September 18, 2013 § 9 Comments
Unfortunately, I have not been able to keep up with my weekly postings because I am currently sharing yet another experience with Susan. As I describe in Chapter 11 of Susan Lawrence: The Enigma in the Wright House, Susan nursed her second husband, Lawrence Joergen-Dahl , in his last days. Carl Volkmann, my husband of 56 years, is currently receiving home hospice care at the end of his 15 year struggle with colon cancer. I am fortunate to be able to share these days with him, but am unable to continue other activities. For that reason, new posts will not be appearing on this blog for the foreseeable future. Thank you for understanding.
I do, however, want to share with you the perspective of former Governor James Thompson regarding the current brouhaha about expensive doors and statuary in the Illinois State Capitol. He recalls the days that the State of Illinois bought and preserved the Dana-Thomas House. Click here to read his thoughts in the Chicago Magazine. It seems that history does repeat itself.
September 2, 2013 § 4 Comments
One of the unexpected bonuses of leading “Living the Wright Way” (in-depth tours of the Dana-Thomas House) is the discussions that the guests generate as we tour the house. The group this week started imagining how clothes must have been dried when Susan lived at the Lawrence House. This was of particular interest to me because I went home after the tour to meet a delivery man who brought us a brand new dryer to replace the energy consuming monster we have been tolerating the past year. The coincidence inspired me to do some research on early 20th century laundry drying techniques, and I found that there is plenty of information on the internet.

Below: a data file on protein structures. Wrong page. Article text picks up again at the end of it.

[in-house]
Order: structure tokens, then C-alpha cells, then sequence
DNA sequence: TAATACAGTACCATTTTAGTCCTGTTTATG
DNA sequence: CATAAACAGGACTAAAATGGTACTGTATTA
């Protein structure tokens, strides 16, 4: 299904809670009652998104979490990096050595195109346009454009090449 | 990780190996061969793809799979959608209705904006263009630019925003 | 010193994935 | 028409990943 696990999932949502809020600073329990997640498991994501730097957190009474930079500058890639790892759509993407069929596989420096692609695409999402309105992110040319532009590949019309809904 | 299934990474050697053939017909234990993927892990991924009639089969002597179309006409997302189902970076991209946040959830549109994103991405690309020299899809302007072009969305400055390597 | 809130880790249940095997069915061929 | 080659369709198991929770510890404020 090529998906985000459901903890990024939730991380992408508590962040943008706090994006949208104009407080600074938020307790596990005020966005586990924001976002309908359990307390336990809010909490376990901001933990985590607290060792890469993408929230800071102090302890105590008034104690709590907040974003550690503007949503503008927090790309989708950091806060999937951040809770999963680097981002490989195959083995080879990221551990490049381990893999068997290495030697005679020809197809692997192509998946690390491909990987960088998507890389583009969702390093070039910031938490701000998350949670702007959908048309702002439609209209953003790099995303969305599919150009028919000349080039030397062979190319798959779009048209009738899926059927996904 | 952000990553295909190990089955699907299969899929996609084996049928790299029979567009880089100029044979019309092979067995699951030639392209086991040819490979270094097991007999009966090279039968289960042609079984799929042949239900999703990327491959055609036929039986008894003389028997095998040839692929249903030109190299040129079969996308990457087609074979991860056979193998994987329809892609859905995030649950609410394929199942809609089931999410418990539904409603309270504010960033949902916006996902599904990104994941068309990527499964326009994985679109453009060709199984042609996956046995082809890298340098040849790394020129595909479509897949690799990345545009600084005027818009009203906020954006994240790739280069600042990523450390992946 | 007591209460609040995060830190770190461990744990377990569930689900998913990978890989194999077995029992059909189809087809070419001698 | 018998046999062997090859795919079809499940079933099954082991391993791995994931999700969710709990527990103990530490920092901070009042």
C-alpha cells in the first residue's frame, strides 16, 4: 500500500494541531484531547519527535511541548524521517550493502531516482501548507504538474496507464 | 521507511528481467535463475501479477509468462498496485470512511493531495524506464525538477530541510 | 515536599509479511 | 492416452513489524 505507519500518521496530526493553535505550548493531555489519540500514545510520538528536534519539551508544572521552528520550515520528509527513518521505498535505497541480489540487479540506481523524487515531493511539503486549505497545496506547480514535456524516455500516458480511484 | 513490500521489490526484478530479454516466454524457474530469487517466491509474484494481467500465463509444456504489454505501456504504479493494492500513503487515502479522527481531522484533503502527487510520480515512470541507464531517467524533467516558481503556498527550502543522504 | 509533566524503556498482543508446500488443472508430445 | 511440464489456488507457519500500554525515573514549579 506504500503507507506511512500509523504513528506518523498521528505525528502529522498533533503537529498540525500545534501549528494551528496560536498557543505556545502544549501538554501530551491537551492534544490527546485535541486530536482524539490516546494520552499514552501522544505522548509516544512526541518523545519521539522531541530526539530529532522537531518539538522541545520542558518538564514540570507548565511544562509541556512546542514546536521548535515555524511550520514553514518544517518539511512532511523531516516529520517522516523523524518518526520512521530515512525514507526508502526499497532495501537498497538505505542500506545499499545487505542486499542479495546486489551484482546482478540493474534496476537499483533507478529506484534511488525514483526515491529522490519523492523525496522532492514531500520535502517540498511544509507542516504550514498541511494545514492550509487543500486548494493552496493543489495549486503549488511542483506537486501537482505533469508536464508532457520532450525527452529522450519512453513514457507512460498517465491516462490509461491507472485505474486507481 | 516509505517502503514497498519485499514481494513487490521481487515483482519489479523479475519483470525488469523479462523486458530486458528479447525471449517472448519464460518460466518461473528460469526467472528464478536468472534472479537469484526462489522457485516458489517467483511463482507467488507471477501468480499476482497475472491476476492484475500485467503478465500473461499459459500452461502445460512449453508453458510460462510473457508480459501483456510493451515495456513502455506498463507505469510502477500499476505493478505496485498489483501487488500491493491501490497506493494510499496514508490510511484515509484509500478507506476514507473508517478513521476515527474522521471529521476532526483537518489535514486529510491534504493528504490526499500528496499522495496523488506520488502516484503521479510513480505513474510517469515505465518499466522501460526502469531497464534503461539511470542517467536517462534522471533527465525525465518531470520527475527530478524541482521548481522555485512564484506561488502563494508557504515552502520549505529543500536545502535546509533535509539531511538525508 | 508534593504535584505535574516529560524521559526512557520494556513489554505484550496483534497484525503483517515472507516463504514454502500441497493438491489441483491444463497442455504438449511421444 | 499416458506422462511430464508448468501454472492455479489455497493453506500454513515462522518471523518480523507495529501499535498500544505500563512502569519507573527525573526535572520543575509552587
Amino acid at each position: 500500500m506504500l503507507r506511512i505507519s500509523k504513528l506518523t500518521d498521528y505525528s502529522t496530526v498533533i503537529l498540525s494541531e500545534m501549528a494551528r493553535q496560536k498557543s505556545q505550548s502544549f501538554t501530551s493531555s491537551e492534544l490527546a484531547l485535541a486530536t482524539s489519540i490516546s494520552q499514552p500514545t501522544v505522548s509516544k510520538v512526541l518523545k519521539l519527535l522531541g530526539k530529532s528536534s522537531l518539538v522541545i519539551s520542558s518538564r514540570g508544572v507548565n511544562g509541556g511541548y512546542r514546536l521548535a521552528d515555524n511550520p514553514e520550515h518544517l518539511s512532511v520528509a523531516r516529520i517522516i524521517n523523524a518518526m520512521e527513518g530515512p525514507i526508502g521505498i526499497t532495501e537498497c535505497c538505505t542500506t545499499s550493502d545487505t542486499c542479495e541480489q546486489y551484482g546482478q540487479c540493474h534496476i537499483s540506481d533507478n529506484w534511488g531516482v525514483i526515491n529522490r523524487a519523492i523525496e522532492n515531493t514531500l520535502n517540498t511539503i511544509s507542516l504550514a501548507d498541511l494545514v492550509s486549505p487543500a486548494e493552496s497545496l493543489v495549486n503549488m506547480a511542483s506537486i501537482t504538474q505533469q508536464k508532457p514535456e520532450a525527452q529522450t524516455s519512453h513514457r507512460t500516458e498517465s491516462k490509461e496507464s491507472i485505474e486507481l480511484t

As a result, my imagination has created a new image of the beautiful courtyard surrounding the house. Somehow clothes lines are extended throughout the yard, and laundry attached with spring-hinged clothespins is waving in the summer breeze. Linens are spread on the grass and across the bushes where they can dry in the fresh air and be bleached by the sun. In inclement weather, laundry was hung on wooden racks called clothes horses. I am imagining that when necessary, Susan’s staff set up dozens of clothes horses in the cloak room which adjoined the laundry room.
Although I know that the 1900 techniques for drying clothes are much better for our environment than my method, I suspect that the folks who did the laundry at the Lawrence House would prefer the time and space saving technology that I enjoy. I’ll try to save the planet in other ways!
There are two more opportunities to join the “Living the Wright Way” tour—September 14 and 28. Both two hour tours begin at 10:15. A donation of $20 is suggested, and reservations may be made at 217-782-6776. Who knows what interesting discussions will evolve on those tours?